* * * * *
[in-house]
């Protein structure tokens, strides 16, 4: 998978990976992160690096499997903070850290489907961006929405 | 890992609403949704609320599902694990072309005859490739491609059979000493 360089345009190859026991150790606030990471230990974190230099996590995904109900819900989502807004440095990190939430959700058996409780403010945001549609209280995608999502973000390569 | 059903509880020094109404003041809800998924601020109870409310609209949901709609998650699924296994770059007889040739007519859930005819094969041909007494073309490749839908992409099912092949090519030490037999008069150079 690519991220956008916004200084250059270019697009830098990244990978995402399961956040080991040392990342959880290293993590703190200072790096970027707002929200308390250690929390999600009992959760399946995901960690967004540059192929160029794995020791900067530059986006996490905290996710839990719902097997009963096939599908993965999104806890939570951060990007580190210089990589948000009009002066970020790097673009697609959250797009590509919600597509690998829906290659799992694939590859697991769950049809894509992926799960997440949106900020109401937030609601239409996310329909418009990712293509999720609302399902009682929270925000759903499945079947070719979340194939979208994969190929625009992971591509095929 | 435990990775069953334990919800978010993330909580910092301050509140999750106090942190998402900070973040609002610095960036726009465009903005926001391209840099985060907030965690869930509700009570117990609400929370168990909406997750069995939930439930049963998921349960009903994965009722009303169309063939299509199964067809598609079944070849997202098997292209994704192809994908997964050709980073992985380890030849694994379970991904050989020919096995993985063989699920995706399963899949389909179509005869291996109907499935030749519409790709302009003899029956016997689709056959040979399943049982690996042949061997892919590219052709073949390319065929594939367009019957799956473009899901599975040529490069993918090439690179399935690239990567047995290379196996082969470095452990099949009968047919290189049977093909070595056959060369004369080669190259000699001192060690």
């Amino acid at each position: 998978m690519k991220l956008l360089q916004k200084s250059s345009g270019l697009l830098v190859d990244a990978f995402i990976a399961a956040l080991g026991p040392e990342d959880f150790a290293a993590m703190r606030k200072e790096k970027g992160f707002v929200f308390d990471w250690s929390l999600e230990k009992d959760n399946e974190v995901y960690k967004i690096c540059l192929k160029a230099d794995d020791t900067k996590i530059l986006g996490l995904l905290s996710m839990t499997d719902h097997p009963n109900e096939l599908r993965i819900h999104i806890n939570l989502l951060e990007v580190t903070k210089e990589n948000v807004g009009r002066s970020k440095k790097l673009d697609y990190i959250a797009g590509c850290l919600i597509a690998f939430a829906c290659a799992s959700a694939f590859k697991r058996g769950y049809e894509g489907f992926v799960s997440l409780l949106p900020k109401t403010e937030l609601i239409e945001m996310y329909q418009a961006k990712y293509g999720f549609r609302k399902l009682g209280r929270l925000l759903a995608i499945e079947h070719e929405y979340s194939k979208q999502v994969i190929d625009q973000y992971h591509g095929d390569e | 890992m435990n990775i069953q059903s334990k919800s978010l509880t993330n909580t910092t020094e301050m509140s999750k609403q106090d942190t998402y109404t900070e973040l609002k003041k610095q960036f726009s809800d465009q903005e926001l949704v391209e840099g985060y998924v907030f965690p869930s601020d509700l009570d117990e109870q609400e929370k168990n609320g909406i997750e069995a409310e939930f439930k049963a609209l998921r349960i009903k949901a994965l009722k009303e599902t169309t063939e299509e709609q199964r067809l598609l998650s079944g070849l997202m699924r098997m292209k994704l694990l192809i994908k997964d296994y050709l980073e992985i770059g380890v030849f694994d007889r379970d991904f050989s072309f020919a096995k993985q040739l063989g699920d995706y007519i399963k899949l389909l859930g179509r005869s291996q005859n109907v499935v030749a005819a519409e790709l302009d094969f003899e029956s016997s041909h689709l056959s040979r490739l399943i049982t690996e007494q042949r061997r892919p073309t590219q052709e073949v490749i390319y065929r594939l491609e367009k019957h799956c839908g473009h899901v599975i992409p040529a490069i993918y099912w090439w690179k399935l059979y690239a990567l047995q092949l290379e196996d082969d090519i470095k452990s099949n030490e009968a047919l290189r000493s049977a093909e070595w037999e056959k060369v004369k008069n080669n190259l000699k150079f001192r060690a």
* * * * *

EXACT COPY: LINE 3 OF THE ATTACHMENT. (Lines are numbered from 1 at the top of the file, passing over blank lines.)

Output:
């Amino acid at each position: 998978m690519k991220l956008l360089q916004k200084s250059s345009g270019l697009l830098v190859d990244a990978f995402i990976a399961a956040l080991g026991p040392e990342d959880f150790a290293a993590m703190r606030k200072e790096k970027g992160f707002v929200f308390d990471w250690s929390l999600e230990k009992d959760n399946e974190v995901y960690k967004i690096c540059l192929k160029a230099d794995d020791t900067k996590i530059l986006g996490l995904l905290s996710m839990t499997d719902h097997p009963n109900e096939l599908r993965i819900h999104i806890n939570l989502l951060e990007v580190t903070k210089e990589n948000v807004g009009r002066s970020k440095k790097l673009d697609y990190i959250a797009g590509c850290l919600i597509a690998f939430a829906c290659a799992s959700a694939f590859k697991r058996g769950y049809e894509g489907f992926v799960s997440l409780l949106p900020k109401t403010e937030l609601i239409e945001m996310y329909q418009a961006k990712y293509g999720f549609r609302k399902l009682g209280r929270l925000l759903a995608i499945e079947h070719e929405y979340s194939k979208q999502v994969i190929d625009q973000y992971h591509g095929d390569e | 890992m435990n990775i069953q059903s334990k919800s978010l509880t993330n909580t910092t020094e301050m509140s999750k609403q106090d942190t998402y109404t900070e973040l609002k003041k610095q960036f726009s809800d465009q903005e926001l949704v391209e840099g985060y998924v907030f965690p869930s601020d509700l009570d117990e109870q609400e929370k168990n609320g909406i997750e069995a409310e939930f439930k049963a609209l998921r349960i009903k949901a994965l009722k009303e599902t169309t063939e299509e709609q199964r067809l598609l998650s079944g070849l997202m699924r098997m292209k994704l694990l192809i994908k997964d296994y050709l980073e992985i770059g380890v030849f694994d007889r379970d991904f050989s072309f020919a096995k993985q040739l063989g699920d995706y007519i399963k899949l389909l859930g179509r005869s291996q005859n109907v499935v030749a005819a519409e790709l302009d094969f003899e029956s016997s041909h689709l056959s040979r490739l399943i049982t690996e007494q042949r061997r892919p073309t590219q052709e073949v490749i390319y065929r594939l491609e367009k019957h799956c839908g473009h899901v599975i992409p040529a490069i993918y099912w090439w690179k399935l059979y690239a990567l047995q092949l290379e196996d082969d090519i470095k452990s099949n030490e009968a047919l290189r000493s049977a093909e070595w037999e056959k060369v004369k008069n080669n190259l000699k150079f001192r060690a």